OUTDOOR WORKERS, INSECT-RELATED INJURIES, AND WORKERS’ COMPENSATION: WHAT YOU NEED TO KNOW

Many Occupations which involve “Outdoor Work.”   “Outdoor Work” exposes workers to insects.  Particularly in the outdoors, there are insects that can either carry illnesses or can exact injuries.  The common method of transmission of these illnesses or injuries are “bites.”   The severity of an Insect Bite Injuries can range from mild to fatal.  A Insect Bite, in the workplace, can bring rise to a workers’ compensation claim and entitlement to both monetary benefits and medical care.

Human succumbing to diseases related to insect exposure has become more prevalent.   Irrespective of work-relatedness, insect-related disease cases have tripled from 2004 to 2016.  Further, there have been new germs [that are insect related] which have been either discovered or introduced since 2004.   CDC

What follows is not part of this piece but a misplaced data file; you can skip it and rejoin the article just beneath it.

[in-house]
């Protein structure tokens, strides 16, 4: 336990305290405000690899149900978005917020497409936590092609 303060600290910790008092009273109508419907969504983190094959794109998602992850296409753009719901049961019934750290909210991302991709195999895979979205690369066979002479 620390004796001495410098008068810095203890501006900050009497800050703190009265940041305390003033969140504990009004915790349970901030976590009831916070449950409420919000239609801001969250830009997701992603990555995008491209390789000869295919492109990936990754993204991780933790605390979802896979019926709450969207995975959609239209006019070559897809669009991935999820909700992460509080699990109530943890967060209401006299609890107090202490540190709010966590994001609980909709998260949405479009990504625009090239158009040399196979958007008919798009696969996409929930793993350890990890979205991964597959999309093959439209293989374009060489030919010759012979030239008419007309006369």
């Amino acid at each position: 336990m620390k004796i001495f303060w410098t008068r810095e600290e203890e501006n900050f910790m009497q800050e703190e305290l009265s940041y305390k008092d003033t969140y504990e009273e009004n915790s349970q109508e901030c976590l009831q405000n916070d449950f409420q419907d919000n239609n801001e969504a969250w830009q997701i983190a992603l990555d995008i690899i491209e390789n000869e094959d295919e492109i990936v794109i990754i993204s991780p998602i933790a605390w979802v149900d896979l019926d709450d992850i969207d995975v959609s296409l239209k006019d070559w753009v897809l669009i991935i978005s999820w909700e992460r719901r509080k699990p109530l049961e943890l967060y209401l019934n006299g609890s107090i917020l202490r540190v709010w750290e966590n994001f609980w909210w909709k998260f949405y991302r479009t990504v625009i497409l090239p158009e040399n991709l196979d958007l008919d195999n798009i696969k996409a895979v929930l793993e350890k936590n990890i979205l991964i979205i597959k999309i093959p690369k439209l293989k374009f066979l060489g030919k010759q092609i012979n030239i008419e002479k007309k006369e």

The increase in these types of cases is explained by a vibrant economy and tourism in that “[c]ommerce moves mosquitoes, ticks, and fleas around the world; Infected travelers can introduce and spread germs across the world; and Mosquitoes and ticks move germs into new areas of the US, causing more people to be at risk.”  CDC

This article will discuss “Outdoor Work,” the types of insect exposures that occur in the workplace, and the types of injuries that can occur in the workplace. The article will discuss special laws that apply to certain insect bite injuries as well as caselaw of interest with respect to insect bites.

What Type of Occupations Involve “Outside Work?”

There is a large variety of occupations that involve “outdoor work.”  Occupation Groups with “outdoor work” can include Agriculture, Construction, Fire and Safety, Forestry, Landscaping, Law Enforcement, Lifeguard. Mining, Prison, and Refining,

How Common Are Insect Bite Injuries?